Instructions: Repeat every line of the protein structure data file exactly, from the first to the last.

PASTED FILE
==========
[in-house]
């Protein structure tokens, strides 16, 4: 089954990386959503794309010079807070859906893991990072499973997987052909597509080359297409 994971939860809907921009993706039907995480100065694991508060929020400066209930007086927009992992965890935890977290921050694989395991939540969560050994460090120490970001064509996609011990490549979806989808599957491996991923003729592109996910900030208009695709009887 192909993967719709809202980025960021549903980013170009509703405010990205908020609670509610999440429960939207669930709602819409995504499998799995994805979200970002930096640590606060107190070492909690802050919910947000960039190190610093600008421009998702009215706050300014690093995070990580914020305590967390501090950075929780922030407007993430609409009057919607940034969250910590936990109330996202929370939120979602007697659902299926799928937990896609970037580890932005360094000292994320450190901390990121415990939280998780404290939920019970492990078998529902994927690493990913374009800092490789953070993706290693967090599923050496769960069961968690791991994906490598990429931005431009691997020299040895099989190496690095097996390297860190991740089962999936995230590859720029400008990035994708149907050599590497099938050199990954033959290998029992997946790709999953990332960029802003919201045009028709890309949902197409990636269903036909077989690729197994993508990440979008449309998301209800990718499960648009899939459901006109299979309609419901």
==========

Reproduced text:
[in-house]
């Protein structure tokens, strides 16, 4: 089954990386959503794309010079807070859906893991990072499973997987052909597509080359297409 994971939860809907921009993706039907995480100065694991508060929020400066209930007086927009992992965890935890977290921050694989395991939540969560050994460090120490970001064509996609011990490549979806989808599957491996991923003729592109996910900030208009695709009887 192909993967719709809202980025960021549903980013170009509703405010990205908020609670509610999440429960939207669930709602819409995504499998799995994805979200970002930096640590606060107190070492909690802050919910947000960039190190610093600008421009998702009215706050300014690093995070990580914020305590967390501090950075929780922030407007993430609409009057919607940034969250910590936990109330996202929370939120979602007697659902299926799928937990896609970037580890932005360094000292994320450190901390990121415990939280998780404290939920019970492990078998529902994927690493990913374009800092490789953070993706290693967090599923050496769960069961968690791991994906490598990429931005431009691997020299040895099989190496690095097996390297860190991740089962999936995230590859720029400008990035994708149907050599590497099938050199990954033959290998029992997946790709999953990332960029802003919201045009028709890309949902197409990636269903036909077989690729197994993508990440979008449309998301209800990718499960648009899939459901006109299979309609419901």